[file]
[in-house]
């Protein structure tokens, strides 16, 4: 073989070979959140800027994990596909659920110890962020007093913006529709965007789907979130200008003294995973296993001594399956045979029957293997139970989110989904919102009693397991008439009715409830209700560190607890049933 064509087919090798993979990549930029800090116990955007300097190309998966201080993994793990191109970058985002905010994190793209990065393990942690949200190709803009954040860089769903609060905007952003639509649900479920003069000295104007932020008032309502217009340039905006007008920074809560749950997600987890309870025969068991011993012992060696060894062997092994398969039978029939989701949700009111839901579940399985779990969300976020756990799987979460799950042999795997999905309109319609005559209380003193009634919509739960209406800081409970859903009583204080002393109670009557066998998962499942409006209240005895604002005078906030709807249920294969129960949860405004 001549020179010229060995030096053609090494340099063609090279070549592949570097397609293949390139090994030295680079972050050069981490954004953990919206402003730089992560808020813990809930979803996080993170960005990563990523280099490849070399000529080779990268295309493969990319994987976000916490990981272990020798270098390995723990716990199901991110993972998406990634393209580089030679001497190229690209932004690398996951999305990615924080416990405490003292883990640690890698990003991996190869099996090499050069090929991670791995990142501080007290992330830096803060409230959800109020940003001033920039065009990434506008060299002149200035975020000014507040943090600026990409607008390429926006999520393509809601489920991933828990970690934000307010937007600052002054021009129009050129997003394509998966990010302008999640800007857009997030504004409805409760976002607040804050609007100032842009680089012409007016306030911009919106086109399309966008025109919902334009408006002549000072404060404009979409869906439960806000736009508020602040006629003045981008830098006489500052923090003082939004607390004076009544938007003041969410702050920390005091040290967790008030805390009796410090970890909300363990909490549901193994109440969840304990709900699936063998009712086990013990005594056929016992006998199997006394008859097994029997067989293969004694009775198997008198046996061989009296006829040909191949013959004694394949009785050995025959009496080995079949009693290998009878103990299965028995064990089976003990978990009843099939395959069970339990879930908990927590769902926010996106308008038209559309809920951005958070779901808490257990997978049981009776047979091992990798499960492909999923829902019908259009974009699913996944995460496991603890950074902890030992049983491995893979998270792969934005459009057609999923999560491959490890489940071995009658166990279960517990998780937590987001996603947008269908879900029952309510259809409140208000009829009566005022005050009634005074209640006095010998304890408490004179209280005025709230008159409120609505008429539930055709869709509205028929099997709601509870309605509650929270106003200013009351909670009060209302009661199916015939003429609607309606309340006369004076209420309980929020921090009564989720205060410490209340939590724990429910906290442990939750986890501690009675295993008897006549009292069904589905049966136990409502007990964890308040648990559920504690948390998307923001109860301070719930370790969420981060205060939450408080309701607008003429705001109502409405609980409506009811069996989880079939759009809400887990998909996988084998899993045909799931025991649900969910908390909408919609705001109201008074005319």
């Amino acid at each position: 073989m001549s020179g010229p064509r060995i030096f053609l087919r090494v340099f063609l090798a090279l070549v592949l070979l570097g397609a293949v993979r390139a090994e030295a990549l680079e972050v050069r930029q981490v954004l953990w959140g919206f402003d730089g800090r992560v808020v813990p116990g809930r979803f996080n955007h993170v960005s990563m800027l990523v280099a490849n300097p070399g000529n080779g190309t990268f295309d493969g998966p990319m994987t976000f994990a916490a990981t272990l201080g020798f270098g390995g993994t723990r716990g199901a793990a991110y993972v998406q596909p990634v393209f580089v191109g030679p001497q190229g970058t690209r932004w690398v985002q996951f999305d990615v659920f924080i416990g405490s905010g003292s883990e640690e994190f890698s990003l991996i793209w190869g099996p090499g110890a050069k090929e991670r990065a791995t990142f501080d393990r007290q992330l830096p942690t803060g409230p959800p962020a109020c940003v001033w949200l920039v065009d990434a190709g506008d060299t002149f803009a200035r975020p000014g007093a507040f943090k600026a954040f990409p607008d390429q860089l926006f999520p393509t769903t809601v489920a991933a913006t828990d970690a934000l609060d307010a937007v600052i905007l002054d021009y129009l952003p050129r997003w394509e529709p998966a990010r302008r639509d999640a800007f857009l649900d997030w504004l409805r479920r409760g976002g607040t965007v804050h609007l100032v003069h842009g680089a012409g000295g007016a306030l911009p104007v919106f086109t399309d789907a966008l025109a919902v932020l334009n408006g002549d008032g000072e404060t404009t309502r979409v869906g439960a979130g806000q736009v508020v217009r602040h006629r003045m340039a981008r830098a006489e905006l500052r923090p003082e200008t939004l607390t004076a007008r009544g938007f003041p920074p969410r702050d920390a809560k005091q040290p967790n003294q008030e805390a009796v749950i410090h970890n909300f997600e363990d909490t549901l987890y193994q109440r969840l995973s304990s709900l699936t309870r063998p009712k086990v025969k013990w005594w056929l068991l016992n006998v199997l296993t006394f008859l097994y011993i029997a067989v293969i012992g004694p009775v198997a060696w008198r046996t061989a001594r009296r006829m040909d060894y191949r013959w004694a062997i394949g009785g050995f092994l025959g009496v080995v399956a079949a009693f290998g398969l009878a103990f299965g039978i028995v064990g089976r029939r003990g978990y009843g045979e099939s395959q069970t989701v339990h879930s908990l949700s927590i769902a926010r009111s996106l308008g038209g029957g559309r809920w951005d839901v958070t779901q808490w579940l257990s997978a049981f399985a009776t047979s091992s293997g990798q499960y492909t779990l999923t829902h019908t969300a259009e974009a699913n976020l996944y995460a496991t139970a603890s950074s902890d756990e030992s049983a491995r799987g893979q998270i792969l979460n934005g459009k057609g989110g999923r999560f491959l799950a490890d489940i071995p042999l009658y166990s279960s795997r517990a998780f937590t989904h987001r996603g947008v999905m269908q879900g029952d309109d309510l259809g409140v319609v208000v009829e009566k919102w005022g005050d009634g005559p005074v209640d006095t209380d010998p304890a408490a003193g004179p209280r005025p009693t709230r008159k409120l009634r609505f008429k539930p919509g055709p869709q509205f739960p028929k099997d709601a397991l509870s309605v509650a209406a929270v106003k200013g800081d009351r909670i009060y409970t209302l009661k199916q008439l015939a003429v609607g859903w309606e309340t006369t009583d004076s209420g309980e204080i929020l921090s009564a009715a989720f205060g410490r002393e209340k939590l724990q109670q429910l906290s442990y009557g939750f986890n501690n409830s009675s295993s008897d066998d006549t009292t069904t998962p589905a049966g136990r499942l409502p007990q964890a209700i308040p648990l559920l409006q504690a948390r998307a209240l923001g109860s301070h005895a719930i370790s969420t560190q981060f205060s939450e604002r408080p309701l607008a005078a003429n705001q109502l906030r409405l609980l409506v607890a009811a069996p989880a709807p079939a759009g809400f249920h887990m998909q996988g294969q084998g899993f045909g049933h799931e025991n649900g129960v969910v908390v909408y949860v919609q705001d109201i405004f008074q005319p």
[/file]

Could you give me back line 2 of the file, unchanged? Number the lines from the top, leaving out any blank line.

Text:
């Protein structure tokens, strides 16, 4: 073989070979959140800027994990596909659920110890962020007093913006529709965007789907979130200008003294995973296993001594399956045979029957293997139970989110989904919102009693397991008439009715409830209700560190607890049933 064509087919090798993979990549930029800090116990955007300097190309998966201080993994793990191109970058985002905010994190793209990065393990942690949200190709803009954040860089769903609060905007952003639509649900479920003069000295104007932020008032309502217009340039905006007008920074809560749950997600987890309870025969068991011993012992060696060894062997092994398969039978029939989701949700009111839901579940399985779990969300976020756990799987979460799950042999795997999905309109319609005559209380003193009634919509739960209406800081409970859903009583204080002393109670009557066998998962499942409006209240005895604002005078906030709807249920294969129960949860405004 001549020179010229060995030096053609090494340099063609090279070549592949570097397609293949390139090994030295680079972050050069981490954004953990919206402003730089992560808020813990809930979803996080993170960005990563990523280099490849070399000529080779990268295309493969990319994987976000916490990981272990020798270098390995723990716990199901991110993972998406990634393209580089030679001497190229690209932004690398996951999305990615924080416990405490003292883990640690890698990003991996190869099996090499050069090929991670791995990142501080007290992330830096803060409230959800109020940003001033920039065009990434506008060299002149200035975020000014507040943090600026990409607008390429926006999520393509809601489920991933828990970690934000307010937007600052002054021009129009050129997003394509998966990010302008999640800007857009997030504004409805409760976002607040804050609007100032842009680089012409007016306030911009919106086109399309966008025109919902334009408006002549000072404060404009979409869906439960806000736009508020602040006629003045981008830098006489500052923090003082939004607390004076009544938007003041969410702050920390005091040290967790008030805390009796410090970890909300363990909490549901193994109440969840304990709900699936063998009712086990013990005594056929016992006998199997006394008859097994029997067989293969004694009775198997008198046996061989009296006829040909191949013959004694394949009785050995025959009496080995079949009693290998009878103990299965028995064990089976003990978990009843099939395959069970339990879930908990927590769902926010996106308008038209559309809920951005958070779901808490257990997978049981009776047979091992990798499960492909999923829902019908259009974009699913996944995460496991603890950074902890030992049983491995893979998270792969934005459009057609999923999560491959490890489940071995009658166990279960517990998780937590987001996603947008269908879900029952309510259809409140208000009829009566005022005050009634005074209640006095010998304890408490004179209280005025709230008159409120609505008429539930055709869709509205028929099997709601509870309605509650929270106003200013009351909670009060209302009661199916015939003429609607309606309340006369004076209420309980929020921090009564989720205060410490209340939590724990429910906290442990939750986890501690009675295993008897006549009292069904589905049966136990409502007990964890308040648990559920504690948390998307923001109860301070719930370790969420981060205060939450408080309701607008003429705001109502409405609980409506009811069996989880079939759009809400887990998909996988084998899993045909799931025991649900969910908390909408919609705001109201008074005319």